The End of Policing exposes the political purposes behind the police, and the damage caused by the modern increase in their coercive power, argues Peter Stäuber

Alex S. Vitale, The End of Policing (Verso 2018), 272pp.

Last October the Guardian revealed that the British police have infiltrated dozens of left-wing organisations since the late 1960s. A database lists over a hundred groups that have been spied on by undercover agents, among them the Socialist Workers Party, the Stephen Lawrence campaign, and countless environmental and anti-racist groups.

But while the revelation was shocking, it was hardly surprising: controlling and suppressing groups that work towards political change has always been one of the main functions of policing. Indeed, the idea behind the creation of the first force in 1829, Robert Peel’s Metropolitan Police, was not so much to fight crime, but for ‘managing disorder and protecting the propertied classes from the rabble’ (p.35), writes Alex S. Vitale in his book The End of Policing. The London model was soon applied across the Atlantic, where political and economic leaders in the industrial cities of the American east coast sought ways to ‘manage riots and the widespread social disorder associated with the working classes’ (pp.36-7).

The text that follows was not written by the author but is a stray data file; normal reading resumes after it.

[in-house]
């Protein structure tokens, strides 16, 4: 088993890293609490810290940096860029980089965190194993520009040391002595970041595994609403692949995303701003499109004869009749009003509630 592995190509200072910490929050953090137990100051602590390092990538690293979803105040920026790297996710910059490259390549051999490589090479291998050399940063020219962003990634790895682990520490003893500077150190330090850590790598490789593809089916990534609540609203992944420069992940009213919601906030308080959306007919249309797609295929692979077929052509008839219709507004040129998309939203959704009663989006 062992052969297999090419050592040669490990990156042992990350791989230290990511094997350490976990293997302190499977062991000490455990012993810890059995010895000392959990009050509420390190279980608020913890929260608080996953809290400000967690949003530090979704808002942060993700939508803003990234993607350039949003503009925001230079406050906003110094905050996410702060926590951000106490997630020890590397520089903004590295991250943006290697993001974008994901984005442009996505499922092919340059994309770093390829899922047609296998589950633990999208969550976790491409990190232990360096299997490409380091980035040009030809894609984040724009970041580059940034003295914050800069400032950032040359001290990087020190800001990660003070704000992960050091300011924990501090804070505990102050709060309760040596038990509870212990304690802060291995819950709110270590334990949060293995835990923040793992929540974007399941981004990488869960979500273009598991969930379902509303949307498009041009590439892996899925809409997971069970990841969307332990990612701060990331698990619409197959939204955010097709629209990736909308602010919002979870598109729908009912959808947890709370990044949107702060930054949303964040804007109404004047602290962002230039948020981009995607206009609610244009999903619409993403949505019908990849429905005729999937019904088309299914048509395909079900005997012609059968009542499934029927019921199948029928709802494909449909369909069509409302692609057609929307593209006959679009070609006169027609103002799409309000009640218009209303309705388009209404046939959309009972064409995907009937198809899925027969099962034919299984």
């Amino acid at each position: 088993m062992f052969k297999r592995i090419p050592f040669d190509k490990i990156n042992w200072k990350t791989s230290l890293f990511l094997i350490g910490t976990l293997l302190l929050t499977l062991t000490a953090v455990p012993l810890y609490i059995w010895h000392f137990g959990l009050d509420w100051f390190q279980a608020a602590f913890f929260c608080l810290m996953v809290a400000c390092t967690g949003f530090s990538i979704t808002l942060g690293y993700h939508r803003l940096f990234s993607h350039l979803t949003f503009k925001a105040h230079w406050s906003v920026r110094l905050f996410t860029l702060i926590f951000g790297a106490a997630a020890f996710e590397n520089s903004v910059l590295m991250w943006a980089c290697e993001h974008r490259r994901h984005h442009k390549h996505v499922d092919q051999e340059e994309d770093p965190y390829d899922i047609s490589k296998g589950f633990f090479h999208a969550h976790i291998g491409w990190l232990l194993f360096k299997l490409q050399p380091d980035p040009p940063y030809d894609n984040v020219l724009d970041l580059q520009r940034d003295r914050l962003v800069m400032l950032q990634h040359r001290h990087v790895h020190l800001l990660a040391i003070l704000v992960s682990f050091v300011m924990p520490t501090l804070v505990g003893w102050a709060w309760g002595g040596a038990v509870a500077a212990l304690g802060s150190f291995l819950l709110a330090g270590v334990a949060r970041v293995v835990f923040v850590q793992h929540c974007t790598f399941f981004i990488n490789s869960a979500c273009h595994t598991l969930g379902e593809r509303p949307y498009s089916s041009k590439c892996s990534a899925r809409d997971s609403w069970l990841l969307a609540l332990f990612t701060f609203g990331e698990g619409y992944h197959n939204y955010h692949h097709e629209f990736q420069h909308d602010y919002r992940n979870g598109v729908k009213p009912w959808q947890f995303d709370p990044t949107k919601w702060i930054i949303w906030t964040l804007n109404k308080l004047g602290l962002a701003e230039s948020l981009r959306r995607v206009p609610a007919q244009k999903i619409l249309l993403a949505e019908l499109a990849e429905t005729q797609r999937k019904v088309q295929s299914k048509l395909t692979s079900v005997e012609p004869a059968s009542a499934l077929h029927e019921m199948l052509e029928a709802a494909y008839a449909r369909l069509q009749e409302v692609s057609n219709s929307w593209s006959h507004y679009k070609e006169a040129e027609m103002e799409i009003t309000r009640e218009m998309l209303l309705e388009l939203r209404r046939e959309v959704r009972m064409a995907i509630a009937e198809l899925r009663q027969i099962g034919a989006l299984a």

While the practice of policing has undergone great changes in the course of the following decades, Vitale argues that the police force remains until this day a highly problematic institution. In many cases it does not help alleviate social and political problems, but instead makes them worse. The book is a compelling critique of modern policing, and it makes a well-founded case for its basic argument: the problem is not the way the police work, but the fact that they play far too big a role in our society. The problem is policing itself.

Policing civil rights